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Change of the Asian dust source region deduced from the composition of anthropogenic radionuclides in surface soil in Mongolia

by Y. Igarashi, H. Fujiwara, D. Jugder
Atmospheric Chemistry and Physics ()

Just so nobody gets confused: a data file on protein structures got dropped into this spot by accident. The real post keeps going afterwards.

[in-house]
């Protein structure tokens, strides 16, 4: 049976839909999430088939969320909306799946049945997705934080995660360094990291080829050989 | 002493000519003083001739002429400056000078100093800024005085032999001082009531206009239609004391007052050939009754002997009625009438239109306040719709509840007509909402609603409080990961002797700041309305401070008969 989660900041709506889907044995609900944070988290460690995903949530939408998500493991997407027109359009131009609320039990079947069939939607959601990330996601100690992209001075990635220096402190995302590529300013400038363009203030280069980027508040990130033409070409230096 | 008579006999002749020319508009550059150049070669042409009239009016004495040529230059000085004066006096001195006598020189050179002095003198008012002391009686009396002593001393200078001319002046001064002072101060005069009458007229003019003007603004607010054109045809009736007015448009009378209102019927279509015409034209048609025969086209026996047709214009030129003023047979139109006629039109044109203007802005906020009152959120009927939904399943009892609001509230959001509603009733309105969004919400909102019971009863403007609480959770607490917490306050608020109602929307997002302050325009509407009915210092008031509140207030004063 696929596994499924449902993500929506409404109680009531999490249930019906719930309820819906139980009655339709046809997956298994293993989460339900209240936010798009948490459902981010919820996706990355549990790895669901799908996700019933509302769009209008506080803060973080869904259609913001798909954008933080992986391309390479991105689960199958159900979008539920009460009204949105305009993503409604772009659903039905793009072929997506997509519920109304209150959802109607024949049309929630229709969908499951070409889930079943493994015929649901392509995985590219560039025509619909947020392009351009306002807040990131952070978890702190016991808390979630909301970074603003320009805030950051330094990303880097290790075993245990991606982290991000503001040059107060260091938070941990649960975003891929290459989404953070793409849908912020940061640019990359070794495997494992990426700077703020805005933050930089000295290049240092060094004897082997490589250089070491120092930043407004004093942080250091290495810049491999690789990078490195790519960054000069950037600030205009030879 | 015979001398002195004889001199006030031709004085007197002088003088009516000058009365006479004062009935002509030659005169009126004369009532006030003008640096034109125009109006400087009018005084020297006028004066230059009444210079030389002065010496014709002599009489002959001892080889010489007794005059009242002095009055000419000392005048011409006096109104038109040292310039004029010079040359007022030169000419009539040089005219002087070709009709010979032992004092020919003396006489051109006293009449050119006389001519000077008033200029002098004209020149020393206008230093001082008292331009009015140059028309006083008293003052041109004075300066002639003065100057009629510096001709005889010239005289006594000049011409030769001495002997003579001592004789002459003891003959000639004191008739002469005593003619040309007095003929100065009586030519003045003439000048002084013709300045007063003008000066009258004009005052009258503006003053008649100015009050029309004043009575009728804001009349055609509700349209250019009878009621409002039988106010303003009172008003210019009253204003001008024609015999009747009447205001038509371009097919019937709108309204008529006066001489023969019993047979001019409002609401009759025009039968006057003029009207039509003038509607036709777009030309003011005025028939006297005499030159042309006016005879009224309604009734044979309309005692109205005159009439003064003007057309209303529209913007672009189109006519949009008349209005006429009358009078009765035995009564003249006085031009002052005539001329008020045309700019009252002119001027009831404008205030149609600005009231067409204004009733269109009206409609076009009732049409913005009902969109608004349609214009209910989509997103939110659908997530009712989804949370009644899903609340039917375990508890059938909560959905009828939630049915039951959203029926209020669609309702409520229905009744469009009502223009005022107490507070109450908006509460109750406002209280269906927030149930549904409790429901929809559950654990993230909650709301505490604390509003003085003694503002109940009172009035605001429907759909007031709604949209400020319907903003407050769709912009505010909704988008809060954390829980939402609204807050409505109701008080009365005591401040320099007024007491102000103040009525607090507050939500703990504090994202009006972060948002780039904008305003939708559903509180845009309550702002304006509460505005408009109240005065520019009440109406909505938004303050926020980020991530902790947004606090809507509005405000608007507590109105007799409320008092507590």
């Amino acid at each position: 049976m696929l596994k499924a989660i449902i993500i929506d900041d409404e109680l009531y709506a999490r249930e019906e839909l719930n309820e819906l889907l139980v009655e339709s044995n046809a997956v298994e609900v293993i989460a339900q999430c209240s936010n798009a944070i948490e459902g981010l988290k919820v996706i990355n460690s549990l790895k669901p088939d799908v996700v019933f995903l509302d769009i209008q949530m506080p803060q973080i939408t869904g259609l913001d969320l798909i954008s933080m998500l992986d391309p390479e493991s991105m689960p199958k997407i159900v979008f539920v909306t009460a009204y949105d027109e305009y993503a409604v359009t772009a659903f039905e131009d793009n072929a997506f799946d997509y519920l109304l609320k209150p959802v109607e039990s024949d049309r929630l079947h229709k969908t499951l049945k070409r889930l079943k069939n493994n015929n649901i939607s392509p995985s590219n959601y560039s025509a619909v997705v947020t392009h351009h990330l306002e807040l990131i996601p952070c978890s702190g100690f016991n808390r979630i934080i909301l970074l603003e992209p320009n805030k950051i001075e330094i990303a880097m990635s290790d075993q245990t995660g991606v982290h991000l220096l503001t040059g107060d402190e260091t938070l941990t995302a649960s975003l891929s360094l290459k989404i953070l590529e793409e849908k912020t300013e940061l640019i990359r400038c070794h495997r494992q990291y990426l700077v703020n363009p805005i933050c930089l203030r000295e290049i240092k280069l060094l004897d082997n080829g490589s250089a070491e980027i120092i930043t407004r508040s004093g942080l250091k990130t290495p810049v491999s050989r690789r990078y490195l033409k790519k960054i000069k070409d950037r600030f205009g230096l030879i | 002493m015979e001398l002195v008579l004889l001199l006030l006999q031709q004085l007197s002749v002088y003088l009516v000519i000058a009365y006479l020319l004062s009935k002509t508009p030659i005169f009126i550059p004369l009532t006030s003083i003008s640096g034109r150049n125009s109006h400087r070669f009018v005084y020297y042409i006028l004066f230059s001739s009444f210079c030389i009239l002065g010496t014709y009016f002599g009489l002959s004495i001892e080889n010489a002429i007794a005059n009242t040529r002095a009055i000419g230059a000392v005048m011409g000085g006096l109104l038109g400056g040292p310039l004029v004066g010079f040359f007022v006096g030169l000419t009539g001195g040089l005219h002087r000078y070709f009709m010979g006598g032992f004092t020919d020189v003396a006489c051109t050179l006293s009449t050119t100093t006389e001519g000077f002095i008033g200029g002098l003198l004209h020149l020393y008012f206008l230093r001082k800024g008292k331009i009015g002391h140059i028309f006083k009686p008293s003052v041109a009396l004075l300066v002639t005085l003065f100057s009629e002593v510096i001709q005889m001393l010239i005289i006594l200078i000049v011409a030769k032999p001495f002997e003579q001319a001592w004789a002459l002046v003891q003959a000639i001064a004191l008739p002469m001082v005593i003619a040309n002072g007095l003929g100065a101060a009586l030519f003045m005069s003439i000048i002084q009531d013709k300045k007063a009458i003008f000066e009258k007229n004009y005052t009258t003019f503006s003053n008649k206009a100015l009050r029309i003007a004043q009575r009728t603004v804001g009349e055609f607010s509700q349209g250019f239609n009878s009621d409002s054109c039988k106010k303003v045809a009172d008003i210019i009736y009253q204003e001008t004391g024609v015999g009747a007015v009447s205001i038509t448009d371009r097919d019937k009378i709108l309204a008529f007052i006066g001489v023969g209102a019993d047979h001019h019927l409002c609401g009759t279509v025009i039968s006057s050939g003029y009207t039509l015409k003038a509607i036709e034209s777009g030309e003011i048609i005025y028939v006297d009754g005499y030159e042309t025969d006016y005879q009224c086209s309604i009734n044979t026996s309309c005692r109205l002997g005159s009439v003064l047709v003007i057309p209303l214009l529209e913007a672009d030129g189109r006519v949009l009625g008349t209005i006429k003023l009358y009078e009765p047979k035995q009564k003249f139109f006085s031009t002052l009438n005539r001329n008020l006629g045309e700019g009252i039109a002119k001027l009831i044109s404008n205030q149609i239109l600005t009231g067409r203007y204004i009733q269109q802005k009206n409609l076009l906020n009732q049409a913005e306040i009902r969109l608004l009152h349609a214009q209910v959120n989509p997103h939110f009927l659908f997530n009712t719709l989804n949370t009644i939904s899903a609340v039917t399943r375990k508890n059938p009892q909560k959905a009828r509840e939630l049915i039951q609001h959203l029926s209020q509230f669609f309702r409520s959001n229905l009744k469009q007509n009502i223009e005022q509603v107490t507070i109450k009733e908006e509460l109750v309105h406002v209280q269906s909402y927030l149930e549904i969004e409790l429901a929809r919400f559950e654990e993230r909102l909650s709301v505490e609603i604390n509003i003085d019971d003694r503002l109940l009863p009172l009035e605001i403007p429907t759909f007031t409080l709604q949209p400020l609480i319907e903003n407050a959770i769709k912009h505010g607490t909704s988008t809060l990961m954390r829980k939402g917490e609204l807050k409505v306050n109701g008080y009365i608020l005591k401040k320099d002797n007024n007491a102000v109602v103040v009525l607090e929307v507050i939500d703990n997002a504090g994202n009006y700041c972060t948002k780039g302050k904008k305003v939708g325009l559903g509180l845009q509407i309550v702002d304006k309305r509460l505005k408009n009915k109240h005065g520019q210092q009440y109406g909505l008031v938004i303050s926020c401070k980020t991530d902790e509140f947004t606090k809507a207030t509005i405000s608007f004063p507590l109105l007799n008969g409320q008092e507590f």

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Recent climate change, especially during the 2000s, may be the primary reason for the expansion of the Asian dust source region. The change in the dust source region was investigated by examining anthropogenic radionuclides contained in surface soil samples from Mongolia. Surface soil was globally labeled by radioactive fallout from nuclear testing during the late 1950s and early 1960s, but there are no current direct sources for anthropogenic radionuclides in the air (before the Fukushima nuclear power plant accident in 2011). Radionuclides in the atmosphere are therefore carried mainly by wind-blown dust from surface soil, that is, aeolian dust. Asian dust carries traces of (90)Sr, (137)Cs, and other anthropogenic radionuclides; the heaviest deposition occurs in spring and has been recorded in Japan since the early 1990s. The composition of anthropogenic radionuclides in atmospheric depositions would be affected by a change in the dust source. Previous studies of atmospheric deposition at long-term monitoring sites (e. g. in Tsukuba, Japan) have detected changes in the (137)Cs/(90)Sr ratio and in the specific activity of the radionuclides. These changes in the composition of observed atmospheric depositions are supposed to reflect changes in the climatic conditions of the dust source region. To investigate this dust source change, we conducted a field survey of radionuclides ((90)Sr and (137)Cs) in surface soil samples in September 2007 in the eastern and southern regions of Mongolia, where dust storms have occurred more frequently since 2000. The specific activities of both radionuclides as well as the (137)Cs/(90)Sr ratio in the surface soil were well cor-related with annual average precipitation in the Mongolian desert-steppe zone. Higher specific activities and a higher (137)Cs/(90)Sr ratio were found in grassland regions that experienced greater precipitation. These findings suggest that the increased specific activities and the activity ratio detected in atmospheric depositions in Japan during years with frequent Asian dust transport events in the 2000s are a sign of grassland degradation.

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